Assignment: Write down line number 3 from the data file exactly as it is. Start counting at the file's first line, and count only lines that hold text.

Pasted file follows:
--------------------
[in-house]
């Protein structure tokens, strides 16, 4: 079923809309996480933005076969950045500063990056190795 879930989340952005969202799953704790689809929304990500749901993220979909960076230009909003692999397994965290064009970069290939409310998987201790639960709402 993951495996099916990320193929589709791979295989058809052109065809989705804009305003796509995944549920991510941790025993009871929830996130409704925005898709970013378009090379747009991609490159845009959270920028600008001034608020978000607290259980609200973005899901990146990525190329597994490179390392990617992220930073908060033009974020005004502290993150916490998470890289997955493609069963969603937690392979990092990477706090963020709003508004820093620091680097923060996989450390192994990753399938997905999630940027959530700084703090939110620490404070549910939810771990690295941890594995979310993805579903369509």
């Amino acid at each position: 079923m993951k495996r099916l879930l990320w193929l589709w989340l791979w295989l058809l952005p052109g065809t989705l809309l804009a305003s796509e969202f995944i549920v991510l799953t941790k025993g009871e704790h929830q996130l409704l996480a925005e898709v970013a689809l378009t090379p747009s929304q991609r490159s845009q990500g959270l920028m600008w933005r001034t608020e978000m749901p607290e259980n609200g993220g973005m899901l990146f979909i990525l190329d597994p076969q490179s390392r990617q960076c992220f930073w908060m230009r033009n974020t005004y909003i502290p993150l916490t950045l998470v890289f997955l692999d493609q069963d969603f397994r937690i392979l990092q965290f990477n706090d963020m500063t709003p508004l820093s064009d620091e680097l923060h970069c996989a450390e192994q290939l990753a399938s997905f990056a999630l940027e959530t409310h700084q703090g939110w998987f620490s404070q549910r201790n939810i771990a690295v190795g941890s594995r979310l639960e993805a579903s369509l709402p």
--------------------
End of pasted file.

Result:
């Amino acid at each position: 079923m993951k495996r099916l879930l990320w193929l589709w989340l791979w295989l058809l952005p052109g065809t989705l809309l804009a305003s796509e969202f995944i549920v991510l799953t941790k025993g009871e704790h929830q996130l409704l996480a925005e898709v970013a689809l378009t090379p747009s929304q991609r490159s845009q990500g959270l920028m600008w933005r001034t608020e978000m749901p607290e259980n609200g993220g973005m899901l990146f979909i990525l190329d597994p076969q490179s390392r990617q960076c992220f930073w908060m230009r033009n974020t005004y909003i502290p993150l916490t950045l998470v890289f997955l692999d493609q069963d969603f397994r937690i392979l990092q965290f990477n706090d963020m500063t709003p508004l820093s064009d620091e680097l923060h970069c996989a450390e192994q290939l990753a399938s997905f990056a999630l940027e959530t409310h700084q703090g939110w998987f620490s404070q549910r201790n939810i771990a690295v190795g941890s594995r979310l639960e993805a579903s369509l709402p």